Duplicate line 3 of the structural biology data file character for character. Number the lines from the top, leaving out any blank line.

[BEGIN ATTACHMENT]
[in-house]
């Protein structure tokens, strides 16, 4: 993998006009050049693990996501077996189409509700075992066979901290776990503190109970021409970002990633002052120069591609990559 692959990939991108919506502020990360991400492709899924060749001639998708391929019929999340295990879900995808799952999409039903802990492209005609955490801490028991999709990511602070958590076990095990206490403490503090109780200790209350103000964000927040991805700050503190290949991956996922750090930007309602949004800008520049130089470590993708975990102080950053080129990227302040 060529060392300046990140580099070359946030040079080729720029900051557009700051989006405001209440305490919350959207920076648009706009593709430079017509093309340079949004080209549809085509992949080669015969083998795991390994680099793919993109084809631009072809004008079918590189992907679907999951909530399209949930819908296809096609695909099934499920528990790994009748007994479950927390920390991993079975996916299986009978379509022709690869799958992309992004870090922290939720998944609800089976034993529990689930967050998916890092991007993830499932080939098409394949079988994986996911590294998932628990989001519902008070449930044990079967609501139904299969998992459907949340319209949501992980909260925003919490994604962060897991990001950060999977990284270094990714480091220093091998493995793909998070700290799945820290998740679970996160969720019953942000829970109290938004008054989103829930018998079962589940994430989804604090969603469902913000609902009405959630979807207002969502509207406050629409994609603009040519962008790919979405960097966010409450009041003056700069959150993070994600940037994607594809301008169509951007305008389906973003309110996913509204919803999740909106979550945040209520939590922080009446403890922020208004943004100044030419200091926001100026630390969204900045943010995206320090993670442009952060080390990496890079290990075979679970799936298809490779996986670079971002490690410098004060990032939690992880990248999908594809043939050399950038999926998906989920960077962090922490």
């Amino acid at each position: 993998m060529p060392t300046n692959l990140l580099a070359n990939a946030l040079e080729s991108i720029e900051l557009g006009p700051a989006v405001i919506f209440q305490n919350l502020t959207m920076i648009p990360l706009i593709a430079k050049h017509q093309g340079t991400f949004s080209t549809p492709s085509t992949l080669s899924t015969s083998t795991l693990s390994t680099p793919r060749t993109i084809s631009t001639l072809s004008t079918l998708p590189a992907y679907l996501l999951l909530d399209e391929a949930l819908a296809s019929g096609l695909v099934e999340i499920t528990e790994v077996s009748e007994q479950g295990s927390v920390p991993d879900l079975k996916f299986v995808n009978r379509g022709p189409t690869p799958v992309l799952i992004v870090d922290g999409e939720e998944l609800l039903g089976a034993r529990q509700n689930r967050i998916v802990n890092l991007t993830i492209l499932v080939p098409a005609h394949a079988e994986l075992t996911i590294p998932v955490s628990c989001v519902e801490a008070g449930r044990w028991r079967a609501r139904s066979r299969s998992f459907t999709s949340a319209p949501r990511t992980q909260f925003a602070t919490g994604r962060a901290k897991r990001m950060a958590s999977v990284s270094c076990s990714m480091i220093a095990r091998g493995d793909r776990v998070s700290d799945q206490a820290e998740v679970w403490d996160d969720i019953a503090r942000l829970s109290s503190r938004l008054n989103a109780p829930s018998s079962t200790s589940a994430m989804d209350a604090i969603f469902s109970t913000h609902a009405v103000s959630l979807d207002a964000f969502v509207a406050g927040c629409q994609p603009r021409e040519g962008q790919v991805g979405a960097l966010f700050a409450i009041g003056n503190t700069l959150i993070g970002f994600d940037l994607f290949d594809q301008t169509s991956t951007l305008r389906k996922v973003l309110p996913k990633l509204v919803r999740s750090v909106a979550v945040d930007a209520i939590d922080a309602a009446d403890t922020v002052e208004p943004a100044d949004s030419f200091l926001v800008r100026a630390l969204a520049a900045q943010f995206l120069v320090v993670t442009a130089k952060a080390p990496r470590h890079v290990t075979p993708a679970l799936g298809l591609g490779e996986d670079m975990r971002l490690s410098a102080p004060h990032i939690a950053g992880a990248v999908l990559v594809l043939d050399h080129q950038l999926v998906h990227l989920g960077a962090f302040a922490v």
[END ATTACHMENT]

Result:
């Amino acid at each position: 993998m060529p060392t300046n692959l990140l580099a070359n990939a946030l040079e080729s991108i720029e900051l557009g006009p700051a989006v405001i919506f209440q305490n919350l502020t959207m920076i648009p990360l706009i593709a430079k050049h017509q093309g340079t991400f949004s080209t549809p492709s085509t992949l080669s899924t015969s083998t795991l693990s390994t680099p793919r060749t993109i084809s631009t001639l072809s004008t079918l998708p590189a992907y679907l996501l999951l909530d399209e391929a949930l819908a296809s019929g096609l695909v099934e999340i499920t528990e790994v077996s009748e007994q479950g295990s927390v920390p991993d879900l079975k996916f299986v995808n009978r379509g022709p189409t690869p799958v992309l799952i992004v870090d922290g999409e939720e998944l609800l039903g089976a034993r529990q509700n689930r967050i998916v802990n890092l991007t993830i492209l499932v080939p098409a005609h394949a079988e994986l075992t996911i590294p998932v955490s628990c989001v519902e801490a008070g449930r044990w028991r079967a609501r139904s066979r299969s998992f459907t999709s949340a319209p949501r990511t992980q909260f925003a602070t919490g994604r962060a901290k897991r990001m950060a958590s999977v990284s270094c076990s990714m480091i220093a095990r091998g493995d793909r776990v998070s700290d799945q206490a820290e998740v679970w403490d996160d969720i019953a503090r942000l829970s109290s503190r938004l008054n989103a109780p829930s018998s079962t200790s589940a994430m989804d209350a604090i969603f469902s109970t913000h609902a009405v103000s959630l979807d207002a964000f969502v509207a406050g927040c629409q994609p603009r021409e040519g962008q790919v991805g979405a960097l966010f700050a409450i009041g003056n503190t700069l959150i993070g970002f994600d940037l994607f290949d594809q301008t169509s991956t951007l305008r389906k996922v973003l309110p996913k990633l509204v919803r999740s750090v909106a979550v945040d930007a209520i939590d922080a309602a009446d403890t922020v002052e208004p943004a100044d949004s030419f200091l926001v800008r100026a630390l969204a520049a900045q943010f995206l120069v320090v993670t442009a130089k952060a080390p990496r470590h890079v290990t075979p993708a679970l799936g298809l591609g490779e996986d670079m975990r971002l490690s410098a102080p004060h990032i939690a950053g992880a990248v999908l990559v594809l043939d050399h080129q950038l999926v998906h990227l989920g960077a962090f302040a922490v």